I used to run on trails a lot. My favorite races are trail races and I’ve missed it. I stopped because the team I was on didn’t run trails and because I knew if I had any kind of emergency, I may not have cell service. So running alone on trails became a thing of the past. I’ve done three trail races in the last six months and LOVED them. I’m smart enough to know it does take trail training to be better at trail races, though, so I’m once again attempting to live life on the trails. I have a great pair of trail shoes and space outside my door. Continue reading
Failure is a big, bad, ugly, nasty word.
Definition of failure
1a: omission of occurrence or performance; specifically: a failing to perform a duty or expected action: a state of inability to perform a normal function (2): an abrupt cessation of normal functioning c: a fracturing or giving way under stress
2a: lack of success b: a failing in business
3a: a falling short
I don’t see any super positive, wonderful verbiage jumping out at me there. Failure is the word I would have to say sums up how I’ve been feeling lately and I’m gonna tell you why.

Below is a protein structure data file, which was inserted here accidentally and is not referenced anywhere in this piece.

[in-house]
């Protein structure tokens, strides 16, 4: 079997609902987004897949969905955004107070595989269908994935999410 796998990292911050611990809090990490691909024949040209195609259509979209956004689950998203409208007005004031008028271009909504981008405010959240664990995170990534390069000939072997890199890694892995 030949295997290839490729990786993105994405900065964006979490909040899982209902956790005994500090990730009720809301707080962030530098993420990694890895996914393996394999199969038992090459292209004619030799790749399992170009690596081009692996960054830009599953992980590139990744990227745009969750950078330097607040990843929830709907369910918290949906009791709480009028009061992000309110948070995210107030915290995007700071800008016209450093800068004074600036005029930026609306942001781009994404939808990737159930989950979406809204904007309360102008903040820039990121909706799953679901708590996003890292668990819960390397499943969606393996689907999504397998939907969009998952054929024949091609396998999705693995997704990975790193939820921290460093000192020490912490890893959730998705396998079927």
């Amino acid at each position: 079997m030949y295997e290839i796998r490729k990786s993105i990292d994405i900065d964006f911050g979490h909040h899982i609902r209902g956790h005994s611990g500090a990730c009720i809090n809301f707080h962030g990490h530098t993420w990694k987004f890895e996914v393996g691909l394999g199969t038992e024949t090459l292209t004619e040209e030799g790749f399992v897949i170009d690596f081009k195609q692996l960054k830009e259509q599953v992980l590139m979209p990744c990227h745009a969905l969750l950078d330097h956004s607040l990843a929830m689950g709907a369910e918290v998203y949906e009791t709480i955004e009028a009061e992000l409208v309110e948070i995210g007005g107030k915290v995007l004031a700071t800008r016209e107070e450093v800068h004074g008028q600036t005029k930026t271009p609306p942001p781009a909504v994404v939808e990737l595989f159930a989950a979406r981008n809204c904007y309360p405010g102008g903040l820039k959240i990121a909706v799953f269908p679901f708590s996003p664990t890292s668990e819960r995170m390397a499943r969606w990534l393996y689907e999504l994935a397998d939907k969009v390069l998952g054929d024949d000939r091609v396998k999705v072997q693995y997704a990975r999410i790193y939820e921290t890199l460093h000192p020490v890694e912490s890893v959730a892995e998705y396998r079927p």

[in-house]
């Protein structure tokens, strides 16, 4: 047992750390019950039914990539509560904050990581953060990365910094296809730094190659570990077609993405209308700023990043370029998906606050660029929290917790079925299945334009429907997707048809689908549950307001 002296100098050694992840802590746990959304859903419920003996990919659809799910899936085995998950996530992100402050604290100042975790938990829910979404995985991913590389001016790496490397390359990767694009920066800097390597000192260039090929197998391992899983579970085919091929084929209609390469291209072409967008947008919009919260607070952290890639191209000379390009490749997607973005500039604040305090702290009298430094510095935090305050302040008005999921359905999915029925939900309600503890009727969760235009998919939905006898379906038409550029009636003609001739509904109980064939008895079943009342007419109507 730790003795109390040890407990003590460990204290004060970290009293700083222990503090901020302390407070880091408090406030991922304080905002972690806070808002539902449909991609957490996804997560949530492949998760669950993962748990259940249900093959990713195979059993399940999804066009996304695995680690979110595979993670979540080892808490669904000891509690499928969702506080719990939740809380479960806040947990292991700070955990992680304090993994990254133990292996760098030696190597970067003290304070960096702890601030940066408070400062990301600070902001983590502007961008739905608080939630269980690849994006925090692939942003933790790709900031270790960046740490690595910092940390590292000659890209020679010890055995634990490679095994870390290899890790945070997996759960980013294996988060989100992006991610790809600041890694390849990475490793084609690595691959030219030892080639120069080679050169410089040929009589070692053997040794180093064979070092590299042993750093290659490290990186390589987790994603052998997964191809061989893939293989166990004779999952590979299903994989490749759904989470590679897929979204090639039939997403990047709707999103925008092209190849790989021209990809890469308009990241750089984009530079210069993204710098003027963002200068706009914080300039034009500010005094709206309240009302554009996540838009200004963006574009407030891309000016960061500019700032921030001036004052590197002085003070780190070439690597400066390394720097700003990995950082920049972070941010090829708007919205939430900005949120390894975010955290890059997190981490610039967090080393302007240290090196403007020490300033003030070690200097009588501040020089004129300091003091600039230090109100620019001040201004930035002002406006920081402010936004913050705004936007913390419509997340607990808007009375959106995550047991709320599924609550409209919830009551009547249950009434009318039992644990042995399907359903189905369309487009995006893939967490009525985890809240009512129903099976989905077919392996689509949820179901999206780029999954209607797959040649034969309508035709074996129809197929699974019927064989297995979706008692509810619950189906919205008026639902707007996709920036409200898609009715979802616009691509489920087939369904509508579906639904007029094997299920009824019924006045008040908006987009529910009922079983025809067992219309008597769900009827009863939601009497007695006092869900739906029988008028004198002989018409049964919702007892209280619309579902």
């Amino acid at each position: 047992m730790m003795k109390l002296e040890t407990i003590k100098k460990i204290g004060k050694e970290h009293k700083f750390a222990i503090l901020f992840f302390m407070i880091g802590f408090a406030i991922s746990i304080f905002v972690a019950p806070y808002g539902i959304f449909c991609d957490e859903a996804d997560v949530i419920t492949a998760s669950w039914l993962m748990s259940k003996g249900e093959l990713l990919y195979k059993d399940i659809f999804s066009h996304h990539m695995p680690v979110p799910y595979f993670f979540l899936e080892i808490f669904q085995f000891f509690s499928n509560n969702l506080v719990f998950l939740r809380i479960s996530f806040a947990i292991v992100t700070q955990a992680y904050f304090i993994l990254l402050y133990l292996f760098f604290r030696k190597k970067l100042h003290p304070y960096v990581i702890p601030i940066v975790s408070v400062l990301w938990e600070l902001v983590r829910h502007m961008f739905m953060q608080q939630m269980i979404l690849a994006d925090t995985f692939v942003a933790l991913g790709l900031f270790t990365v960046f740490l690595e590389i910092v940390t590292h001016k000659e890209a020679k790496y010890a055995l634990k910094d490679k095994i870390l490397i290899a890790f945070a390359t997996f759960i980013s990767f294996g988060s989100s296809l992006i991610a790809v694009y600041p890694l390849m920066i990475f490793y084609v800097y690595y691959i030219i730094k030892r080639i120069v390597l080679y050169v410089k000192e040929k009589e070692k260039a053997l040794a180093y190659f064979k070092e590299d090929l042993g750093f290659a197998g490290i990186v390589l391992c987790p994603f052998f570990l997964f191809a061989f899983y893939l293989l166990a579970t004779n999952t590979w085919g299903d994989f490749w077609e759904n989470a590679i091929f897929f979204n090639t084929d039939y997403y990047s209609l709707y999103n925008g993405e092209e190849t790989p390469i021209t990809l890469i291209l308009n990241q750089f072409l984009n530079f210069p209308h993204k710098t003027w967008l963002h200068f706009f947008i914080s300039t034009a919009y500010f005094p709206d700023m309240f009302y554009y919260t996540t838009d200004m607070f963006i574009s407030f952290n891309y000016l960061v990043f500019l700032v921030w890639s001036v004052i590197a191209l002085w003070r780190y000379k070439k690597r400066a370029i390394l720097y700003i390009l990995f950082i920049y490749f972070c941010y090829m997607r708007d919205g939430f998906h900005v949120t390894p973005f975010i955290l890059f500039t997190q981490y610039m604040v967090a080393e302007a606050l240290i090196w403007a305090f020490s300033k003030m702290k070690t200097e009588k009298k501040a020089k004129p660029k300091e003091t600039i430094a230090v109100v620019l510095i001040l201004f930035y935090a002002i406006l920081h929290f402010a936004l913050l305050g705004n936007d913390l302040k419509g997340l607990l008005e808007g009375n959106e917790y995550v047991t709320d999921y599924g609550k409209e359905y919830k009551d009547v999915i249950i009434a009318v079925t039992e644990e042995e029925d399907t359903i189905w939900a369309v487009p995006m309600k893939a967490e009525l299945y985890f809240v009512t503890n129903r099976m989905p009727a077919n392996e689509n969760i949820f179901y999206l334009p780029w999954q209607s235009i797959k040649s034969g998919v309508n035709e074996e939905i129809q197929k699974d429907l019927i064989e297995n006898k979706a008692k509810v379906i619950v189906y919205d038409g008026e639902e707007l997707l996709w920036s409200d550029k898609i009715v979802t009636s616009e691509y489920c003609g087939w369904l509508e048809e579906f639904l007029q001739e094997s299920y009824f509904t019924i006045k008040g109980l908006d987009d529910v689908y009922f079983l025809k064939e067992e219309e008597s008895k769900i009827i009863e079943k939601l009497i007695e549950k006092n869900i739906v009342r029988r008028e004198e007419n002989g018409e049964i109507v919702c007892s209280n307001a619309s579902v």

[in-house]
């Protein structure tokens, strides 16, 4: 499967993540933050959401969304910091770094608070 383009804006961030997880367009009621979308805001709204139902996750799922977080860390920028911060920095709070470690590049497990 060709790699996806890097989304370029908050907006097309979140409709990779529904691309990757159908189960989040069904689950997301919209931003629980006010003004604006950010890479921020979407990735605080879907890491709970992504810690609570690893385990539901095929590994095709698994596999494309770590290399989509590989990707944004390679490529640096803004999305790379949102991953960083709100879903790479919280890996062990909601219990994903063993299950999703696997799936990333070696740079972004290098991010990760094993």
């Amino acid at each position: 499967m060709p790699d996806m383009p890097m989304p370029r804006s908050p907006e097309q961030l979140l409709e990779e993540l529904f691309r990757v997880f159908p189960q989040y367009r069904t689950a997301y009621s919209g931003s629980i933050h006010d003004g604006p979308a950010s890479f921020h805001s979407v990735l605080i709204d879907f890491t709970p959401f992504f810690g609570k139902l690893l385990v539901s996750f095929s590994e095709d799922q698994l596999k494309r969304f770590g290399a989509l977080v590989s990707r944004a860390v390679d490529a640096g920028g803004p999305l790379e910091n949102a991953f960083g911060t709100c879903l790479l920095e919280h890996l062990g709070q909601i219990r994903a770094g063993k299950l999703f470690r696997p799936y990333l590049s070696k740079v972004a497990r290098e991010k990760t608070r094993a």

I had a race last Saturday. 3.5 miles of beautiful trails in a town called Fallon in the middle of nowhere. I went with my friend Pete and met some other friends there. It was a small, well run race. I did well, felt great, placed first in my age division and recalled my intense love of trails. When I was there, I heard about another 10K trail race coming up and I signed up as soon as I got home. I felt great. The next day, I ran at Reno Running Company 6 miles – 3 uphill (Thomas Creek, I love and hate you!) and back down again with people I adore. I felt euphoric. Lovely. Beautiful. I walked in the house greeted by a plate full of eggs, kale, spinach and a cup of coffee served up by the most amazing, handsome, fantastically supportive man (OK, OK, he would have looked better in an apron, but I’ll take what I can get here). He looked at me beaming at him with a goofy smile and said, “Wow! You’re back!”. Indeed I was. Since breaking my foot 18 months earlier and easing back into running again, I finally felt “back”. Not as fast or as thin, but more myself. Later in the day the family went on a hike. BEST WEEKEND EVER!!!! At one point, I turned and looked over my shoulder to smile at D because life is just so awesome. When I did, my left foot – the same one I broke 18 months earlier – rotated off a 3″ ledge, twisted and I went down in an ungraceful heap. Shit.